A BIRDBATH CAN BE A HUB OF ACTIVITY

       Although the birds in my yard visit my birdbaths on a regular basis throughout the entire year, activity around these artificial ponds has definitely increased as of late.  For example, in a little over an hour one afternoon this week I watched, a northern mockingbird, common grackles, American robins, brown thrashers, and orchard orioles visited the birdbath outside my home office.

       While a couple of the birds that showed up drank, most were intent solely on bathing.  If you have never seen wild birds bathe, you have missed a real treat.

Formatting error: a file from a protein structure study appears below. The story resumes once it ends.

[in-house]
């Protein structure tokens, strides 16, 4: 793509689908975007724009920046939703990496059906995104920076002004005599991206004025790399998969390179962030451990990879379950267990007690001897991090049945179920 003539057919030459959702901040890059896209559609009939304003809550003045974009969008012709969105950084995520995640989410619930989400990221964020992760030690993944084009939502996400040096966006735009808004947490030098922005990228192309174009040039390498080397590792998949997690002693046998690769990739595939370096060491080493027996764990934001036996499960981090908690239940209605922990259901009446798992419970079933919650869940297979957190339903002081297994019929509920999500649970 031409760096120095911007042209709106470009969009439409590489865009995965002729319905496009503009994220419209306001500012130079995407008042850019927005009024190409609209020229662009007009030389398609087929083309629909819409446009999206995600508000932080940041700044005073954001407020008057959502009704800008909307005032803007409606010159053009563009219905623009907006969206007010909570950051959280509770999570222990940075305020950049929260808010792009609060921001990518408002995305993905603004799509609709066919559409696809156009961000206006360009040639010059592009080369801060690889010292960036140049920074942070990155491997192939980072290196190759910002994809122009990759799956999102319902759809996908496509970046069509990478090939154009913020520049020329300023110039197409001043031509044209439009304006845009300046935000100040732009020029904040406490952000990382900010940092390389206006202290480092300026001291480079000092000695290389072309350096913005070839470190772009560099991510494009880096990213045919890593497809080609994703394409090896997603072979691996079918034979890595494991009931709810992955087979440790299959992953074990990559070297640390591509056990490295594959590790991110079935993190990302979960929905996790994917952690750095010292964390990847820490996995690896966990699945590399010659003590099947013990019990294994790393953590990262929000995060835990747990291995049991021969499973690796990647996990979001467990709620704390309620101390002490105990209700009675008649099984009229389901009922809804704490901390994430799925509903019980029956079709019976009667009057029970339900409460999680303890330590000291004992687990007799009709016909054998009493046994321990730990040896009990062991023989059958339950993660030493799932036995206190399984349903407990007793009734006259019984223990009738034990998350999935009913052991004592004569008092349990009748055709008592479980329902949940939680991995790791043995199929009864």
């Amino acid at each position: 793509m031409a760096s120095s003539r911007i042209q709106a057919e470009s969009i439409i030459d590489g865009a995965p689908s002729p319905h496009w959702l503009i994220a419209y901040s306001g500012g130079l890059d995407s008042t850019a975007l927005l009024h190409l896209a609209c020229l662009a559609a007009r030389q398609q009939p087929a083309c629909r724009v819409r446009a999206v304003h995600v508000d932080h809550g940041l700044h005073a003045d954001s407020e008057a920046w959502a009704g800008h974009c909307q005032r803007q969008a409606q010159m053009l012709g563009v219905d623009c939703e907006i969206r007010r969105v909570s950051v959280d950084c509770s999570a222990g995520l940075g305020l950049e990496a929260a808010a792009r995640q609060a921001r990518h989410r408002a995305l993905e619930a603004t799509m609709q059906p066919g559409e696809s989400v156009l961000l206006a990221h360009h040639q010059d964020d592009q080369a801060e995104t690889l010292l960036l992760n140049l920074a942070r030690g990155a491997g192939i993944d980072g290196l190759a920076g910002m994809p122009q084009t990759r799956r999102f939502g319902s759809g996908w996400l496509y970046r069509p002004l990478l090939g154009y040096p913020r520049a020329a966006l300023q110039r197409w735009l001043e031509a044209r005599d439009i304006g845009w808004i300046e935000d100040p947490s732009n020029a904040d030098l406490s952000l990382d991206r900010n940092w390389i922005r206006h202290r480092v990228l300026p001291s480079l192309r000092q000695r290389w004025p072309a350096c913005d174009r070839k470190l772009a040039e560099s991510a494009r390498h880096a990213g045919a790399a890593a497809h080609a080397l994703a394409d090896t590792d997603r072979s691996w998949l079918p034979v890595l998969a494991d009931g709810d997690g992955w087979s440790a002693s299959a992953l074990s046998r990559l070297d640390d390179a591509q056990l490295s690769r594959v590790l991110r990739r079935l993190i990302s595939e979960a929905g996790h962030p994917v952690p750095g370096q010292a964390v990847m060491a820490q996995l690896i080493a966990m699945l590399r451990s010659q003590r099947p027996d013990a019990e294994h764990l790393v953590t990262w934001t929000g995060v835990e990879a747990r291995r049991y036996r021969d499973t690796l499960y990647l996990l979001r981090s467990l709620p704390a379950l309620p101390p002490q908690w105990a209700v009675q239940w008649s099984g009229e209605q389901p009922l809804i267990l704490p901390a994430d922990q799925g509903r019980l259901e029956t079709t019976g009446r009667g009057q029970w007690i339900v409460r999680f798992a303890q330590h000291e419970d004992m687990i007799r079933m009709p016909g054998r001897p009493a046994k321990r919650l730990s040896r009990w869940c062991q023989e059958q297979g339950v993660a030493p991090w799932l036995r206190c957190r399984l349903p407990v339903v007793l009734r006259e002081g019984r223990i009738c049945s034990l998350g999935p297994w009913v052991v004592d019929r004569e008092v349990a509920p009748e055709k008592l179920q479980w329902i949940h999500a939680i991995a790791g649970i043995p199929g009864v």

Each bird would hop into the deepest water (only about two inches deep) and began rapidly flapping its wings.  I suspect they also shook their bodies, but I cannot say for sure that was the case.  What I do know is that while bathing, each bird had water flying everywhere.  They would then suddenly stop, look around and repeat the process several times.  Finally, when they finished they laboriously flew to nearby trees and shrubs on water-soaked wings to shake off the water and preen.

  Interestingly, all but one of the visitors bathed alone.  However, at other times I have seen more than one bird bathe at the same time.

       When the last bather left, the birdbath was almost empty and the ground within a three to four foot circle around the bath was soaking wet.

       Their departure left me with the task of refilling the birdbath, and fond memories of what I had witnessed.

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